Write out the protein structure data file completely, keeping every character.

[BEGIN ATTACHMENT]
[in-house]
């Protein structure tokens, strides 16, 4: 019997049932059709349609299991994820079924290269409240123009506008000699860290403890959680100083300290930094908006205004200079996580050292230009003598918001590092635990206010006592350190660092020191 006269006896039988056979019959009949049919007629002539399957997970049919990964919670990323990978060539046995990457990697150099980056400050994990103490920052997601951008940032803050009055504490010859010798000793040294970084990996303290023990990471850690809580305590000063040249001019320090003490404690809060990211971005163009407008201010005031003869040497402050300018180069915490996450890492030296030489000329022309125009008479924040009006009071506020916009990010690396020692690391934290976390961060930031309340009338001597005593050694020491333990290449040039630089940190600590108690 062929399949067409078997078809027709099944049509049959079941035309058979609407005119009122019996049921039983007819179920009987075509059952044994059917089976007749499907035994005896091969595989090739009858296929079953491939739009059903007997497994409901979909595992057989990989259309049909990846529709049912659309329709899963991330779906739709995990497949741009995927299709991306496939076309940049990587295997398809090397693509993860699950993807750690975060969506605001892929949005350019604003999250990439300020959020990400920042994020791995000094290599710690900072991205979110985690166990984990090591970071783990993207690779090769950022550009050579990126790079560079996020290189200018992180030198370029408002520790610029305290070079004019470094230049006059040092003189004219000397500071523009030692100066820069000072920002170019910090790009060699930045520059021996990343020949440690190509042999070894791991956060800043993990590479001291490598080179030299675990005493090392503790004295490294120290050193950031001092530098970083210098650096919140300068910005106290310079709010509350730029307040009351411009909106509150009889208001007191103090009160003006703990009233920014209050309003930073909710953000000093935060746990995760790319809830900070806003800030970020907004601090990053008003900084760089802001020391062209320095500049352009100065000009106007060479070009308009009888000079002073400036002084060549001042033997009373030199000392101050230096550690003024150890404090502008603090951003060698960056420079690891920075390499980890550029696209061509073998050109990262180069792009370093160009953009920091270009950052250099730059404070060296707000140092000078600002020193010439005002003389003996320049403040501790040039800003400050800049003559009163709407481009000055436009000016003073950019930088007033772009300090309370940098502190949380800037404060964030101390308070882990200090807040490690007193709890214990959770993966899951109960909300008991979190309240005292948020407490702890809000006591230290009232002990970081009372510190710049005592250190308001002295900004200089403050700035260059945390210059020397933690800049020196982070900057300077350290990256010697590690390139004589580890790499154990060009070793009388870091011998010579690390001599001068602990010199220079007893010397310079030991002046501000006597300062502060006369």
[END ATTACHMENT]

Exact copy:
[in-house]
């Protein structure tokens, strides 16, 4: 019997049932059709349609299991994820079924290269409240123009506008000699860290403890959680100083300290930094908006205004200079996580050292230009003598918001590092635990206010006592350190660092020191 006269006896039988056979019959009949049919007629002539399957997970049919990964919670990323990978060539046995990457990697150099980056400050994990103490920052997601951008940032803050009055504490010859010798000793040294970084990996303290023990990471850690809580305590000063040249001019320090003490404690809060990211971005163009407008201010005031003869040497402050300018180069915490996450890492030296030489000329022309125009008479924040009006009071506020916009990010690396020692690391934290976390961060930031309340009338001597005593050694020491333990290449040039630089940190600590108690 062929399949067409078997078809027709099944049509049959079941035309058979609407005119009122019996049921039983007819179920009987075509059952044994059917089976007749499907035994005896091969595989090739009858296929079953491939739009059903007997497994409901979909595992057989990989259309049909990846529709049912659309329709899963991330779906739709995990497949741009995927299709991306496939076309940049990587295997398809090397693509993860699950993807750690975060969506605001892929949005350019604003999250990439300020959020990400920042994020791995000094290599710690900072991205979110985690166990984990090591970071783990993207690779090769950022550009050579990126790079560079996020290189200018992180030198370029408002520790610029305290070079004019470094230049006059040092003189004219000397500071523009030692100066820069000072920002170019910090790009060699930045520059021996990343020949440690190509042999070894791991956060800043993990590479001291490598080179030299675990005493090392503790004295490294120290050193950031001092530098970083210098650096919140300068910005106290310079709010509350730029307040009351411009909106509150009889208001007191103090009160003006703990009233920014209050309003930073909710953000000093935060746990995760790319809830900070806003800030970020907004601090990053008003900084760089802001020391062209320095500049352009100065000009106007060479070009308009009888000079002073400036002084060549001042033997009373030199000392101050230096550690003024150890404090502008603090951003060698960056420079690891920075390499980890550029696209061509073998050109990262180069792009370093160009953009920091270009950052250099730059404070060296707000140092000078600002020193010439005002003389003996320049403040501790040039800003400050800049003559009163709407481009000055436009000016003073950019930088007033772009300090309370940098502190949380800037404060964030101390308070882990200090807040490690007193709890214990959770993966899951109960909300008991979190309240005292948020407490702890809000006591230290009232002990970081009372510190710049005592250190308001002295900004200089403050700035260059945390210059020397933690800049020196982070900057300077350290990256010697590690390139004589580890790499154990060009070793009388870091011998010579690390001599001068602990010199220079007893010397310079030991002046501000006597300062502060006369």